How Much I Spent Last Week Living in Tokyo

Working from home has been a double-edged sword: no commute is a plus, but less time for social interaction is a minus; ability to eat junk food away from the judgmental eyes of coworkers is a plus, but the toll a poor diet has taken on my waistline is a minus; can sneak a beer in during work hours without my boss knowing, but now my boss knows because of this article.

But on a more serious note, this change in work style has really shifted a lot of other aspects of living in Tokyo for me. I need to very much make it clear that this is just how I’ve adapted and reacted to the situation. I’m sure there are plenty of other different ways people are coping.

Without having to trudge to the office and back, the number of times I’m tempted to sneak a snack from a convenience store seems to have drastically decreased.

This led to me thinking, “Am I actually spending less right now than I was a year ago?” Overall, my gut feeling is that I’ve been spending less on miscellaneous purchases. My logic is that without having to leave my neighborhood everyday, I spend less time around possible shopping centers. But, I have been curious as to whether this theory holds up. To be honest, I hadn’t really paid attention to my spending habits before the shift to working from home, so I can’t make a direct one-to-one comparison, but I thought I should at least maybe get some data on what I can, while I can.

Since I’ve been staying at home, I feel like I’ve had less opportunities to make random purchases in convenience stores. Photo: Scott Kouchi

I’m not including big ticket items like rent or bills which would more-or-less be the same as a year ago. But I’m more interested in my spontaneous spending – something I have a habit of not paying attention to. So here’s my record of spending throughout last week (October 10, 2020 to October 16, 2020). I am rounding here for ease of mental math. Prices in Japan are not always ending in zeros like this.

Day Item Price
Saturday (October 10) Bouldering gym fee ¥2,100
Bottled water ¥100
Meal at Sukiya (fast food) ¥650
Transportation ¥400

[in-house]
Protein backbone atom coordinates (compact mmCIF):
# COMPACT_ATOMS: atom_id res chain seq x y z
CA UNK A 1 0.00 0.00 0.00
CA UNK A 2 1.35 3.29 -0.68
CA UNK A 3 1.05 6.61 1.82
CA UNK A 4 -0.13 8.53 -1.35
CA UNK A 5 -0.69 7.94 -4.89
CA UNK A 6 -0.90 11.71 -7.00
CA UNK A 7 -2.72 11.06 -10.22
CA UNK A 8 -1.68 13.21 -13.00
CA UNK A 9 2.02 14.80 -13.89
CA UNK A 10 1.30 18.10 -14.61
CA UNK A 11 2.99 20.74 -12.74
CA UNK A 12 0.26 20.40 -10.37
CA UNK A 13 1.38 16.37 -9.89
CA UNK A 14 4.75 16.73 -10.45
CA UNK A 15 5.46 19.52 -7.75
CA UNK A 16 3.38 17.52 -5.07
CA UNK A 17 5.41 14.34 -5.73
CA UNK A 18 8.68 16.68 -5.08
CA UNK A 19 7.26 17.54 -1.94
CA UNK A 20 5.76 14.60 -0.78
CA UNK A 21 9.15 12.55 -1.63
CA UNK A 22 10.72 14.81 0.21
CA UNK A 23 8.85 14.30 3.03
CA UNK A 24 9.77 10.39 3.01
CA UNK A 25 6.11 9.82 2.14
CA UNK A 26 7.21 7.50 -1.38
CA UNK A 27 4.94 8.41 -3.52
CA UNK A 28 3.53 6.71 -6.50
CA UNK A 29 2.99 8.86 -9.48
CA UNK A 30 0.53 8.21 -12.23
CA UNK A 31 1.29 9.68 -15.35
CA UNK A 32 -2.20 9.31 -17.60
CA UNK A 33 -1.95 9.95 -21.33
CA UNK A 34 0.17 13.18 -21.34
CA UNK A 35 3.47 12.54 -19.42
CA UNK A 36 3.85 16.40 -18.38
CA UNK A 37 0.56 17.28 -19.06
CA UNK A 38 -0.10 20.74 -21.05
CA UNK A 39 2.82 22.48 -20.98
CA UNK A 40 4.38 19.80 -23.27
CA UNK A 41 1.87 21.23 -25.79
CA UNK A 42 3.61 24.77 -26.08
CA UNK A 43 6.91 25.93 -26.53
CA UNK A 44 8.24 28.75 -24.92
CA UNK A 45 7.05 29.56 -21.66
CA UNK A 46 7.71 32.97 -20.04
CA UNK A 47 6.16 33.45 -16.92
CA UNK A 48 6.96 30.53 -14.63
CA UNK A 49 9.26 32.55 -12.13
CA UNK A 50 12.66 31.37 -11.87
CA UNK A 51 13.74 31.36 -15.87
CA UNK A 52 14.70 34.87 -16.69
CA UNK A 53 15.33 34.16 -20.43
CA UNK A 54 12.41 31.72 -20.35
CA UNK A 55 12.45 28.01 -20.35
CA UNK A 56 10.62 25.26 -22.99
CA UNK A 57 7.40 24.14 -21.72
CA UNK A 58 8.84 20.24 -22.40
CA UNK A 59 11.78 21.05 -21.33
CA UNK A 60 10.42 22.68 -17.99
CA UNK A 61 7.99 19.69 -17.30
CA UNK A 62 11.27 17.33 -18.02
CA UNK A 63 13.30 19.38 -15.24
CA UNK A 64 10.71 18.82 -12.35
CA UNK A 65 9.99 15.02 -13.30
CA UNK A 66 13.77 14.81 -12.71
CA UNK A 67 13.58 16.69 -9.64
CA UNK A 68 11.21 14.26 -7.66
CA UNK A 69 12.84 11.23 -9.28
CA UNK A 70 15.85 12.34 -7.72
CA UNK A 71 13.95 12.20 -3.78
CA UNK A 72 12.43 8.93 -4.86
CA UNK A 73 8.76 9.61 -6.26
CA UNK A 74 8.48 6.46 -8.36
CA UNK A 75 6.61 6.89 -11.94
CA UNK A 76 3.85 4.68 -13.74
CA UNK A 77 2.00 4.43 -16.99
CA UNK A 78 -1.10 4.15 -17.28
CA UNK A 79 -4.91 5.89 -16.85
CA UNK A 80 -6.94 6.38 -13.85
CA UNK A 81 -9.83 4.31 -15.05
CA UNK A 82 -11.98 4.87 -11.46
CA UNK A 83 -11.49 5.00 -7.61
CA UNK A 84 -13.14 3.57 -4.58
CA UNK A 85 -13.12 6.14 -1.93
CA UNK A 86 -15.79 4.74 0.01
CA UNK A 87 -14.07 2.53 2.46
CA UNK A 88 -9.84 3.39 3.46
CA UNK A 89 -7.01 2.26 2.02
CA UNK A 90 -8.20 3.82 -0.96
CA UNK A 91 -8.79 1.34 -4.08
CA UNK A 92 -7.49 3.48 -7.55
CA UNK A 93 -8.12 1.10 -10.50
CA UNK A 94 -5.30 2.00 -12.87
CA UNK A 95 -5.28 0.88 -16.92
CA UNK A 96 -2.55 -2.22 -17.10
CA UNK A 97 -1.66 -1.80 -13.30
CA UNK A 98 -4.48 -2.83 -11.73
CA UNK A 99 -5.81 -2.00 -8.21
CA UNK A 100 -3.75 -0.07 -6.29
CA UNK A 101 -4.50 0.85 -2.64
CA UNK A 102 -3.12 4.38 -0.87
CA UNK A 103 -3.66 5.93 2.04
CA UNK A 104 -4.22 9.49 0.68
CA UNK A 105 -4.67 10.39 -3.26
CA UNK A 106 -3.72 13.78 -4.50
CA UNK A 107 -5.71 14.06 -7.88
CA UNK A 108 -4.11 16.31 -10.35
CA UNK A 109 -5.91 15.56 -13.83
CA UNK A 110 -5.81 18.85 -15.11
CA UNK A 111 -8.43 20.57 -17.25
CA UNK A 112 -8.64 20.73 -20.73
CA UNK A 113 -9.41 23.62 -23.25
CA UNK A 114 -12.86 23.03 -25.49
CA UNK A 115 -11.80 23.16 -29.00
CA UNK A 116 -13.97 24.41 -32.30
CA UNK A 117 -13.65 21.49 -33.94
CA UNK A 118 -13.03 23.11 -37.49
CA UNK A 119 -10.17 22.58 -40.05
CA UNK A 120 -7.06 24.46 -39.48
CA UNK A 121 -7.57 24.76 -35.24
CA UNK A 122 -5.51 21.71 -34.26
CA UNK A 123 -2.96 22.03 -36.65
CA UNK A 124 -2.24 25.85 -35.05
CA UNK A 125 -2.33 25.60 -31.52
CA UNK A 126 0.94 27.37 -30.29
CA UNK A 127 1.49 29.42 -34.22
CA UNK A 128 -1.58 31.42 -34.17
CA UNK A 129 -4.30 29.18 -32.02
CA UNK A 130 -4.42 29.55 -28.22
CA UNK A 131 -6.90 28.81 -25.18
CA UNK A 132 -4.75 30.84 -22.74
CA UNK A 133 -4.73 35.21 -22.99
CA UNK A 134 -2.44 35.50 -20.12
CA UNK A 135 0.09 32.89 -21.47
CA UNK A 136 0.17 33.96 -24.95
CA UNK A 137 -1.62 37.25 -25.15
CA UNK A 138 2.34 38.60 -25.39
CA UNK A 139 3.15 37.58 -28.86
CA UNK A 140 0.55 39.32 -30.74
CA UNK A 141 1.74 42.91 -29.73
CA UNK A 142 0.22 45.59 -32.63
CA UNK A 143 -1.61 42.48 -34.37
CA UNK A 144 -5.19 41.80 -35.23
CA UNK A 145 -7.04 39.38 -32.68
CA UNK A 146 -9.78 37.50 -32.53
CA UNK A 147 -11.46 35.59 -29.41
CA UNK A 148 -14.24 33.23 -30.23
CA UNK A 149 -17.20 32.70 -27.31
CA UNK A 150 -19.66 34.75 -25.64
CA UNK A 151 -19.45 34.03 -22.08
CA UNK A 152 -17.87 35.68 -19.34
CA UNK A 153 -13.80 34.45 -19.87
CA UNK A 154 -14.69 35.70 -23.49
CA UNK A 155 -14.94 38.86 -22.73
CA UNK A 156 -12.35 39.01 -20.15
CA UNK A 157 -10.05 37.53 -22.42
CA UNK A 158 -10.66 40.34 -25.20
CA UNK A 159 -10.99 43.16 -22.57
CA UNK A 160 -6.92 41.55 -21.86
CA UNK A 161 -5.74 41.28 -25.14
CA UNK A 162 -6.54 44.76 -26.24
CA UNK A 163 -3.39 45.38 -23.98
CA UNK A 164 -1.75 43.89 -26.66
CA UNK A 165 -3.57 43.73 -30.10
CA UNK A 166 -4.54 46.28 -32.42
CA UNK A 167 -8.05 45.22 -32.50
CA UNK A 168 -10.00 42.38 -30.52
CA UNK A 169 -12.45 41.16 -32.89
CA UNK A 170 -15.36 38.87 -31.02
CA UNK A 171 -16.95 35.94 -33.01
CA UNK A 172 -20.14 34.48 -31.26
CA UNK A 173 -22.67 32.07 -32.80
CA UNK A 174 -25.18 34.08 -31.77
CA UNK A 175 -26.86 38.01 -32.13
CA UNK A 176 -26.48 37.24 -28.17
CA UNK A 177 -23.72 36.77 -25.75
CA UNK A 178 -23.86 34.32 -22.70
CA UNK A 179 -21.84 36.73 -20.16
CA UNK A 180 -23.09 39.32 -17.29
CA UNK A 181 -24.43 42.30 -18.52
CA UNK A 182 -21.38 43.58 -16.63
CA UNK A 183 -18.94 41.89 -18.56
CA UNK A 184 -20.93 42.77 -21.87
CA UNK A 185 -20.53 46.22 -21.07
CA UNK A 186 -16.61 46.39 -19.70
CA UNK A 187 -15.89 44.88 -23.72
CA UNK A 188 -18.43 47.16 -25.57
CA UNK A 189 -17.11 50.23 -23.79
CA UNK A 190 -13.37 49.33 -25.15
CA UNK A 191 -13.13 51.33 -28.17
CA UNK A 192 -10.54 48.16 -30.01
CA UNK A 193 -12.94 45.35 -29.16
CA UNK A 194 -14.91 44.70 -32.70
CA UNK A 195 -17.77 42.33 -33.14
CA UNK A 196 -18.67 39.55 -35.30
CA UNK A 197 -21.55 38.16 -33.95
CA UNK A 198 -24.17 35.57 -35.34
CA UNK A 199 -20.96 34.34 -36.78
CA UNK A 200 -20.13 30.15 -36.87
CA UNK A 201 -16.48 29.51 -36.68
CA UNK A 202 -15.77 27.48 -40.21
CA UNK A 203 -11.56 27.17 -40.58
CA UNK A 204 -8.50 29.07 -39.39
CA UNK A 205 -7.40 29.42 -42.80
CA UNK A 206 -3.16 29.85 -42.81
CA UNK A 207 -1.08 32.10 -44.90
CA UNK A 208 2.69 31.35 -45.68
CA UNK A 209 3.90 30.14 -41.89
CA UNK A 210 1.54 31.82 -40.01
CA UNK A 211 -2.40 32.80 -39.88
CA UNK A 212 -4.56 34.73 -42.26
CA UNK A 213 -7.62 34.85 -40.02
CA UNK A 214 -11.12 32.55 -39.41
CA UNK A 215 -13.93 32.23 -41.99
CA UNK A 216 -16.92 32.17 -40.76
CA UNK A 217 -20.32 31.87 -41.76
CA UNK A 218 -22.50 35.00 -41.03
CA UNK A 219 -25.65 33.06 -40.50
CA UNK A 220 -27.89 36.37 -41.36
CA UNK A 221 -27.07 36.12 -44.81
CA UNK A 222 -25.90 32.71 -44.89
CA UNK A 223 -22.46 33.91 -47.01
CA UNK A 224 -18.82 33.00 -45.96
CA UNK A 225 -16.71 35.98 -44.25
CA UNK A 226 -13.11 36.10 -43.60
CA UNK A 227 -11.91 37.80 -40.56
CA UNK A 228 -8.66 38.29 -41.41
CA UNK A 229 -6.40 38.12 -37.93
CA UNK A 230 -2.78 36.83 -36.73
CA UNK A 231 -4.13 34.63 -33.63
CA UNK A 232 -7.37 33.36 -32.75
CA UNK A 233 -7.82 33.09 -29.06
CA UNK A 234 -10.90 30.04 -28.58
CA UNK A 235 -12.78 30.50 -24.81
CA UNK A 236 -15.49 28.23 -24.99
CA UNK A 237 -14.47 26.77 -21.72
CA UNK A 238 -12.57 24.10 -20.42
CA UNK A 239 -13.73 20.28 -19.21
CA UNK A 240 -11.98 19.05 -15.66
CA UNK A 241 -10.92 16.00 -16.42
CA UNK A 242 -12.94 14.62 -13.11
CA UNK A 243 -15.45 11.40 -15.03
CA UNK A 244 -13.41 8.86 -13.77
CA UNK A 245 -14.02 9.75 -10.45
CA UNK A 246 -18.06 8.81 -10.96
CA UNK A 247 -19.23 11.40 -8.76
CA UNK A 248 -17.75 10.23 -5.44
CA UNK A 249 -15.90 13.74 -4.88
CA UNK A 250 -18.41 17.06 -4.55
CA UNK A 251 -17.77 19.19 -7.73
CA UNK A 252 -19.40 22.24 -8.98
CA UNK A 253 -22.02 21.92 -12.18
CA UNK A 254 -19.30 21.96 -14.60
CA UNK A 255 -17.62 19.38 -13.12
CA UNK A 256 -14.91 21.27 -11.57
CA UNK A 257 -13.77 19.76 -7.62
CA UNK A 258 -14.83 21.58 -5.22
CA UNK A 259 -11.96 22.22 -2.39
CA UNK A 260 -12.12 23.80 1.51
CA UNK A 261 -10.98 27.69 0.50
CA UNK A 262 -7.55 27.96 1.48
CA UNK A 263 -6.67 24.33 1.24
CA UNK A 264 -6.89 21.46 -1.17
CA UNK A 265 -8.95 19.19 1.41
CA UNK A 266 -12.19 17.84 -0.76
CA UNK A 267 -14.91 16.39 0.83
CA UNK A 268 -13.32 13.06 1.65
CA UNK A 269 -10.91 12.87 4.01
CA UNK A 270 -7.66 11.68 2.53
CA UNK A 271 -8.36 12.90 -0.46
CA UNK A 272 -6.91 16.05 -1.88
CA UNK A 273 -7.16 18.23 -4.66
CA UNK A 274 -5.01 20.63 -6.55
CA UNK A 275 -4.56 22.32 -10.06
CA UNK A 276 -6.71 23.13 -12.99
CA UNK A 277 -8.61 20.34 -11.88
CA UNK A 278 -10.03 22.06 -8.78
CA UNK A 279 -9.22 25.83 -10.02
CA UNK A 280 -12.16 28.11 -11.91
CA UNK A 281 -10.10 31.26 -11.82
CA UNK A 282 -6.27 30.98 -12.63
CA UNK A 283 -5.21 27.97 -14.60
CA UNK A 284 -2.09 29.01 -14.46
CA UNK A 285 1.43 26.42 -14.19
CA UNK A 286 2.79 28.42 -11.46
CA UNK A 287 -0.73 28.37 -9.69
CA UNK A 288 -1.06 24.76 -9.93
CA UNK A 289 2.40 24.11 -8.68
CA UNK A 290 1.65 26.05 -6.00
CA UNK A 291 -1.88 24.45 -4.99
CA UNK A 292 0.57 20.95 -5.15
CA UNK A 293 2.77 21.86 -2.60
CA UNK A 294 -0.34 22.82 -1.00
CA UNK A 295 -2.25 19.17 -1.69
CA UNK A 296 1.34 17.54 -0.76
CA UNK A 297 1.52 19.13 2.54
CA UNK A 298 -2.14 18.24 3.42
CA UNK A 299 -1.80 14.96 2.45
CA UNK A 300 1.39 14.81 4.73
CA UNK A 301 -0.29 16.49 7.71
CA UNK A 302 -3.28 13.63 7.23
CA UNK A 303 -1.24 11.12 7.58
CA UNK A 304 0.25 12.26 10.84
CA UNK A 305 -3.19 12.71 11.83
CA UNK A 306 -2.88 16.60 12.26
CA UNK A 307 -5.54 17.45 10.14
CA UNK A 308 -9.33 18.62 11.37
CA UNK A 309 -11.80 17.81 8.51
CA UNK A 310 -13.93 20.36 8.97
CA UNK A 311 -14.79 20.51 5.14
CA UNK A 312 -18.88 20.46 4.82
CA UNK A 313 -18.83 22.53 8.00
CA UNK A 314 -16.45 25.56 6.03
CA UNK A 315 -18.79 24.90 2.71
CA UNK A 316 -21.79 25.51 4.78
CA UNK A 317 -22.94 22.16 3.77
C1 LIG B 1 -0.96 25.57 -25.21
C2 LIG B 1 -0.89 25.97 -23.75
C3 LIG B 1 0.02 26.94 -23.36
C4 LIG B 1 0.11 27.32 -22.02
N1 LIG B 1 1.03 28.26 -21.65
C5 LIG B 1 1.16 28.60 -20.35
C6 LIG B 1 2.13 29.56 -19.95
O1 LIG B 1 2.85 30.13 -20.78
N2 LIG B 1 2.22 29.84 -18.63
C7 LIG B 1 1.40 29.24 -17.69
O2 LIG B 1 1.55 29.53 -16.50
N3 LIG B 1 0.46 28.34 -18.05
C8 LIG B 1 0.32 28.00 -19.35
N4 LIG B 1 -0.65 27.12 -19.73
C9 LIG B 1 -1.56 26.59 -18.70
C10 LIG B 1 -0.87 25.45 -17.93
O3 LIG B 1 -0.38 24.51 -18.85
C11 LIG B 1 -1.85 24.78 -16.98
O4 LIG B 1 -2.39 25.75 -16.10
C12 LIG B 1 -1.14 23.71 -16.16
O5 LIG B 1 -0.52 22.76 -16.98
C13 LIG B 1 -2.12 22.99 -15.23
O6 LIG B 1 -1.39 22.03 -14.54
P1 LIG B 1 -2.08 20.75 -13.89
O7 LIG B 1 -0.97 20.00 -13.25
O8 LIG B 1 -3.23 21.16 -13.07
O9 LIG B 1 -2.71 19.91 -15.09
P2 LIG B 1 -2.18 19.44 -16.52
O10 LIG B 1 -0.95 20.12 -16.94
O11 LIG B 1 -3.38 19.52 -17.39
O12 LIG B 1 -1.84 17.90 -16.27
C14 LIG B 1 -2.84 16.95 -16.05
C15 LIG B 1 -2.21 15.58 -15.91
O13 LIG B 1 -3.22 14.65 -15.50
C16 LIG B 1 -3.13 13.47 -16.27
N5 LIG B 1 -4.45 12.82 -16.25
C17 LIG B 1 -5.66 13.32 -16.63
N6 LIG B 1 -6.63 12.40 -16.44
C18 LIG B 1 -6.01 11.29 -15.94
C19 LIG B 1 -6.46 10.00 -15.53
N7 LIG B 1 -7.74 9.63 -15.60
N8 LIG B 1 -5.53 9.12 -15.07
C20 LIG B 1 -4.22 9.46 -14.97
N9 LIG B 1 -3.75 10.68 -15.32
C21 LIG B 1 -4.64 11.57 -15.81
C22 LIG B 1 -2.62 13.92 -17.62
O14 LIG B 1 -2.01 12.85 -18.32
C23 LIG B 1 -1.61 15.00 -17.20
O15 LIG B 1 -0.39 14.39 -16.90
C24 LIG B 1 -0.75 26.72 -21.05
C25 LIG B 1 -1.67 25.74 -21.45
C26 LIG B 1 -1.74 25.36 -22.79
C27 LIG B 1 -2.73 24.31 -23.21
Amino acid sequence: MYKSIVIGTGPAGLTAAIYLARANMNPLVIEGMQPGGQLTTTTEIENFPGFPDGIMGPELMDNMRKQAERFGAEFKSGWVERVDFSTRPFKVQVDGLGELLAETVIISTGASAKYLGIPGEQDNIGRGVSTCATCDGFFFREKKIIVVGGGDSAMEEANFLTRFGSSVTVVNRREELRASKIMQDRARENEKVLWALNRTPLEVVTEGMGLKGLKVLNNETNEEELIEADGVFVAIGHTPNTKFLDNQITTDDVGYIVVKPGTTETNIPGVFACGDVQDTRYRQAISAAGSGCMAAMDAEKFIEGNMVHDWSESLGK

Protein bar ¥180
Sunday (October 11) Cookies/baked goods ¥1,500
Bicycle parking ¥310
Sparkling water, soda, ume ice cream bar ¥300
Monday (October 12) Convenience store bento ¥500
Tuesday (October 13) Bento-ya bento ¥500
Beer ¥1,100
Cleaning supplies ¥1,700
Wednesday (October 14) Rum raisin chocolates ¥500
Thursday (October 15) Rum milk tea ¥550
Chocolate ¥300
Transportation ¥340
Grocery store produce ¥800
Friday (October 16)
Total ¥11,830

I know for a fact that there were multiple times last year where I’ve spent that much or more in one day on a night out in Tokyo.

Did knowing I was recording my purchases to share publicly have a subconscious effect on my spending? It’s possible, but I really didn’t make much of an adjustment from my recent habits. The chocolate/sweets spending for this week seems quite high, but I swear that besides what I purchased on Saturday the rest were picked up as gifts for friends.

I’m really bad at making sure I eat lunch on time, hence all the bento purchases throughout the week. But I used to eat out for lunch every day when I had to go to the office, so I think there’s still a slight reduction in lunch spending.

For a bit of a visual guide to how this week shook out for me:

Transportation-wise, I wasn’t too sure if I should record the exact cost of the station-to-station fee, or the amount of money I used to top up my Suica card. Photo: Scott Kouchi

I ducked into a cafe/jazz bar in Shinjuku to avoid some rain on Thursday. I planned on getting just a coffee, but something about “rum milk tea” really spoke to me at that moment. Photo: Scott Kouchi

This is what a 500 yen bento can look like in Tokyo. Chances are you’re never too far from somewhere where you can pick up a ready-made meal like this in Tokyo. It spent a couple minutes in my backpack as I trekked across town for lunch so please forgive the slightly unkempt appearance – rest assured it was still delicious. Most grocery stores will have some ready-made-meals, and you can find Bentoya (弁当屋) shops which specialize in preparing these meals. Beers in the background were not consumed during lunch time. Photo: Scott Kouchi

Various sponges, detergent, and floor wipes, etc. for cleaning up the apartment. Since I’m spending way more time around home it’s become apparent how important it is to keep everything nice and tidy. It says “QuickLe Handy” by the way. Photo: Scott Kouchi

One of the more luxurious purchases of this week was to get these fancy baked goods from Dokanyama Bake Shop in Nishi-Nippori. Worth it. Photo: Scott Kouchi

How has your spending been affected now that we’re exiting summer and entering fall? Let me know in the comments, or feel free to get in touch with me on twitter @howtotokyo!


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